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Are We Finally Over the Obsession With Sector Experience?
Is Sector Experience Overrated?
As little as a few years ago, a typical management profile would entail a leader who spent the majority of his/her career working within the same industry the company is positioned in. At best, they might have come from an adjacent industry (think insurance to banking). There were reasons for this trend. The prevailing corporate theory was that a talented executive who had had exposure to working within a competitor or a market leader’s infrastructure would be able to bring those practices over to propel equivalent growth. At worst, it represented a safe bet by bringing in someone who knew the industry, and would therefore at least keep the ship afloat. At best, the upside was theoretically limitless.
However, myriad changes have manifested over the last decade that have – possibly permanently – shifted these recruitment paradigms. In a period where technology in 2019 can be rendered obsolete by 2020, it is even more imperative for companies to shake off the talent rigidity that was once characteristic of a multitude of industries. The benefits of sourcing talent transcending industries can be boiled down to three main factors:
[perfectpullquote align=”full” bordertop=”false” cite=”” link=”” color=”” class=”” size=””]When bringing in talent from external sectors, companies open themselves up to new perspectives that challenge long-held and maybe even redundant beliefs. [/perfectpullquote]
The word “disruption” is used extensively to describe a new player’s innovative way of thinking that revolutionizes or “disrupts” the groupthink of incumbent players. For the purposes of this explanation though, the word “transformation” is more apt. When bringing in talent from external sectors, companies open themselves up to new perspectives that challenge long-held and maybe even redundant beliefs. Once these chains of habit are broken at a fundamental level, transformation that advances and enhances operations can begin to take place.
This scenario is similar to the story of the baby elephant who was tied to a tree by his owner. As a baby, he simply could not break free of the rope no matter how hard he tried. Thereafter, even after growing into a strong adult, he did not bother trying to break free as by then, he was conditioned to believe it was impossible. To avoid becoming the elephant, companies need to rethink existing ideologies to identify new growth platforms.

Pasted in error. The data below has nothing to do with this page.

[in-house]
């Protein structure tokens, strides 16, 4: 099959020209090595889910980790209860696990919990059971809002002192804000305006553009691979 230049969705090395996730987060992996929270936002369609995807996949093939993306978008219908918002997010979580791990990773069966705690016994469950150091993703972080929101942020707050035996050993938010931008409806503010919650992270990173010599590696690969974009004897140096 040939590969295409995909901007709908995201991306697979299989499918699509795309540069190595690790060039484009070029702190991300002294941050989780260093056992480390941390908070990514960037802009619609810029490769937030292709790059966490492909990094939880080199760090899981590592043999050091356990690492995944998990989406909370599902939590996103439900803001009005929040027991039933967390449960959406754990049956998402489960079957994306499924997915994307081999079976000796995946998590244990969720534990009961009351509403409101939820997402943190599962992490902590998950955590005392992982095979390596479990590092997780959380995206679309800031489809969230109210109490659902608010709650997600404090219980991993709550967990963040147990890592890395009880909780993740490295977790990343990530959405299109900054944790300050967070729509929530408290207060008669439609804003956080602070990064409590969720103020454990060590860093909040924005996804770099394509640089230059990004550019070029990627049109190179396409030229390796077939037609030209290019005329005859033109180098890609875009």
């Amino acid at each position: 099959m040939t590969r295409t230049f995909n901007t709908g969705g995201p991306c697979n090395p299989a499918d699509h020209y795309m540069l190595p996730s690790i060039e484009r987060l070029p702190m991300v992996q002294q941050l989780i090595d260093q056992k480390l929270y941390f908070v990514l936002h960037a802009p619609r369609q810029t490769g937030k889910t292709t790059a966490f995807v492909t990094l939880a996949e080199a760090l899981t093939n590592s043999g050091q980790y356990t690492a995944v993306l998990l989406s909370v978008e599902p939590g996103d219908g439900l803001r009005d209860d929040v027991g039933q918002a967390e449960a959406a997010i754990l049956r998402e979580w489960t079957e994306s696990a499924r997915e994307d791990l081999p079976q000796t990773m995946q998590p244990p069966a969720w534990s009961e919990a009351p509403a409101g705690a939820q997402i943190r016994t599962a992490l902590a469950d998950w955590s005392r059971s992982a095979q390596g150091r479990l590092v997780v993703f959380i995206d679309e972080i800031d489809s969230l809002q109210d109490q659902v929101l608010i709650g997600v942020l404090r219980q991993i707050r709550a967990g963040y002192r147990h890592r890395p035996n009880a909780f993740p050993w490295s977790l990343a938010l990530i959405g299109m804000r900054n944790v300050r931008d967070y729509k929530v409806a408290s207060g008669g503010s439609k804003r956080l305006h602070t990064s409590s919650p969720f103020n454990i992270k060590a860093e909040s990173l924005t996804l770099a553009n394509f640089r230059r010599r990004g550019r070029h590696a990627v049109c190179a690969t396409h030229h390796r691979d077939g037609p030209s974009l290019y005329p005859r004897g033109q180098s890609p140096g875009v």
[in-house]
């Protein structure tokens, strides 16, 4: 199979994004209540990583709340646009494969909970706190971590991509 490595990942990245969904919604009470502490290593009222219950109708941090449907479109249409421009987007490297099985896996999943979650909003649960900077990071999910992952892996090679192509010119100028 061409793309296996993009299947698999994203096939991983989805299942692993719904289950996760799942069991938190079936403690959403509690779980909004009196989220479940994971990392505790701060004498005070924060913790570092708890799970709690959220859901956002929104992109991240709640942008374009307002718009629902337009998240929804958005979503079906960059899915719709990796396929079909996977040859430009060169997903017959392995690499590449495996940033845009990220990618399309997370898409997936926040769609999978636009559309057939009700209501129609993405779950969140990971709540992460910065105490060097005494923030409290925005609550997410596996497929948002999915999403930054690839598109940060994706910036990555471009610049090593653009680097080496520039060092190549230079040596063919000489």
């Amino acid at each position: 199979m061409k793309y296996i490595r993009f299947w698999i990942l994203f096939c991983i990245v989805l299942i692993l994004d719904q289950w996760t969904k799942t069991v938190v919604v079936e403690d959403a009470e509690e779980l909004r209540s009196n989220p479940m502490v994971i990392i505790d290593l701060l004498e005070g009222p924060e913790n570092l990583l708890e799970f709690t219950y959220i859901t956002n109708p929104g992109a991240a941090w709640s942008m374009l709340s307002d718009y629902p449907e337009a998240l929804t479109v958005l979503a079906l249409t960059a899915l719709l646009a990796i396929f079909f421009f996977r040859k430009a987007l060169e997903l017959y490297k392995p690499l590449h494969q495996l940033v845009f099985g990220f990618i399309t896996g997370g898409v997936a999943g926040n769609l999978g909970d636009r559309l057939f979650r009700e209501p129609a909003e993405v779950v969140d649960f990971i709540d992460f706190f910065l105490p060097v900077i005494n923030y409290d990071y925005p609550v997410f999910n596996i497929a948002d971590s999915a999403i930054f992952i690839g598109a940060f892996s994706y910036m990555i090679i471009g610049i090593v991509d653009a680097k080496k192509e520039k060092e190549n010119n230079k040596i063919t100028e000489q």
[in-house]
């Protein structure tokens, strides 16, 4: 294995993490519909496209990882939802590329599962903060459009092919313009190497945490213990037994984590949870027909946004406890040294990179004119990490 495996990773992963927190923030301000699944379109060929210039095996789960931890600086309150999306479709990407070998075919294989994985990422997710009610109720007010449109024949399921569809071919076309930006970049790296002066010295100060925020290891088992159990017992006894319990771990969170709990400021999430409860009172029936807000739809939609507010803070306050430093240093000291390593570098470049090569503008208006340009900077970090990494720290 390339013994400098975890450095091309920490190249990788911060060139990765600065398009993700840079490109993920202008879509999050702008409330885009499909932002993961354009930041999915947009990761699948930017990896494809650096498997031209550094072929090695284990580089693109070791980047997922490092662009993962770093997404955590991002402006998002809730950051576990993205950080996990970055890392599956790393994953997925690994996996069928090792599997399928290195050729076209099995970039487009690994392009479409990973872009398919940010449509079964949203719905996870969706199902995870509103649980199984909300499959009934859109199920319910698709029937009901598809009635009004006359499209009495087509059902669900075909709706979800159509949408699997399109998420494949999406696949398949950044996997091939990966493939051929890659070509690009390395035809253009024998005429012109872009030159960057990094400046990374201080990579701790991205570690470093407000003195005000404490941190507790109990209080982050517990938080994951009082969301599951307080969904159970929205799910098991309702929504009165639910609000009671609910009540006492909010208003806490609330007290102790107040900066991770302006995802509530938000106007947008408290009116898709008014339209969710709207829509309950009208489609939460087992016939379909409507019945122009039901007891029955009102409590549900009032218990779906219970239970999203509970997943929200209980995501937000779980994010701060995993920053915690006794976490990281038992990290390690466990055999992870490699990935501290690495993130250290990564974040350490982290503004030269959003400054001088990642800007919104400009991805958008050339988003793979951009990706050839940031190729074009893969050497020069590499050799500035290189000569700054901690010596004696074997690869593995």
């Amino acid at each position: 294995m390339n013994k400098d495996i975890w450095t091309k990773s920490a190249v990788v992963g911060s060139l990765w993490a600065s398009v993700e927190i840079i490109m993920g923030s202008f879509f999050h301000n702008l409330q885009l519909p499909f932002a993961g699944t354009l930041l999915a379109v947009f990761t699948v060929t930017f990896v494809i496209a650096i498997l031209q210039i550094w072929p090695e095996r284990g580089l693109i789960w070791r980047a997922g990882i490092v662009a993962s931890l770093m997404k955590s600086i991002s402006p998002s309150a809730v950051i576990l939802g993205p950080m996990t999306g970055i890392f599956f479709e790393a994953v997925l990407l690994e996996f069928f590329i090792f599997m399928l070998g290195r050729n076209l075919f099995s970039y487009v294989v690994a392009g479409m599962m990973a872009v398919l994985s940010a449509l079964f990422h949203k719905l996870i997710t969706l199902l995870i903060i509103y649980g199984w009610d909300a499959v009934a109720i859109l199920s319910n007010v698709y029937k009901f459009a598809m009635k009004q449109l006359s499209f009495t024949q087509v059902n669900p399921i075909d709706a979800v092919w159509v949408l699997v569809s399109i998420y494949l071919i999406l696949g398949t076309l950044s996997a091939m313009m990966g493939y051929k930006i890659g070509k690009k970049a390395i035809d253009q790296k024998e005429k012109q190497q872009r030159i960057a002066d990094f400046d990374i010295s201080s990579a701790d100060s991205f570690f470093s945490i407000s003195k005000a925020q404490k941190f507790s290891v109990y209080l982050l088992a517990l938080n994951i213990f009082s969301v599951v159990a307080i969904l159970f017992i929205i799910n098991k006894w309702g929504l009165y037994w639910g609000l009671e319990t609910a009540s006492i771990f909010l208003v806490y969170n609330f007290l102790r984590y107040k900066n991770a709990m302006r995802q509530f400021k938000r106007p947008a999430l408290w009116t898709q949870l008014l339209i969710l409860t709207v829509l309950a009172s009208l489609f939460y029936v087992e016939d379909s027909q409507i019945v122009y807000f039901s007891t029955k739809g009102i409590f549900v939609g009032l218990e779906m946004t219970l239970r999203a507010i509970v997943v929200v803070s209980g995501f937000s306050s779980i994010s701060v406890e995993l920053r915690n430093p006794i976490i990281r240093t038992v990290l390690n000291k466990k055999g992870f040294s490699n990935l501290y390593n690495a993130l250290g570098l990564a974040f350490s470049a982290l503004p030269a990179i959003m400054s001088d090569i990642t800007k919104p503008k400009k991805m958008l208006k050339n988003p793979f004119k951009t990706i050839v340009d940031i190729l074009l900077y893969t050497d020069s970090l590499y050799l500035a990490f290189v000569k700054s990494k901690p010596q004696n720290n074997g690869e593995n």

The status quo management recruitment philosophy of hiring within industries has one key flaw: it assumes that the industry will look the same five, ten and maybe even fifteen years down the line. With the advent of digital technology, that is simply not true. As technology moves along at breakneck pace, consumers are also becoming more and more tech-savvy which means businesses need to embrace the digital revolution on an accelerated timeline if they are to stay competitive. However, not all digital movements are created equal. Some sectors and some companies within these sectors are farther along the line than others, which represents an opportunity for the laggards to prevent themselves from becoming also-rans. By installing an executive with that sort of background who has “been there and done that”, companies gain the dual benefits of having a defined, proven roadmap while also being able to proactively mitigate the risks that arise from such a large-scale project.
Beacon of Advancement
A common saying amongst change management experts is, “when nothing changes, nothing changes”. It is used to encapsulate the idea that to see a different set of results, businesses need to start doing things differently. When hiring someone with a distinct skillset from an external industry, it galvanizes confidence in customers, employees, and other stakeholders that the company is willing to push the envelope and differentiate itself from competitors.
While some industries absolutely require management teams to have specialist technical knowledge, there is a strong case to be made for focusing on an employee’s individual skillset rather than industry background. With some multinationals already paving the way with this philosophy, it is a matter of when, and not if, talent pools will become mobile across sectors.
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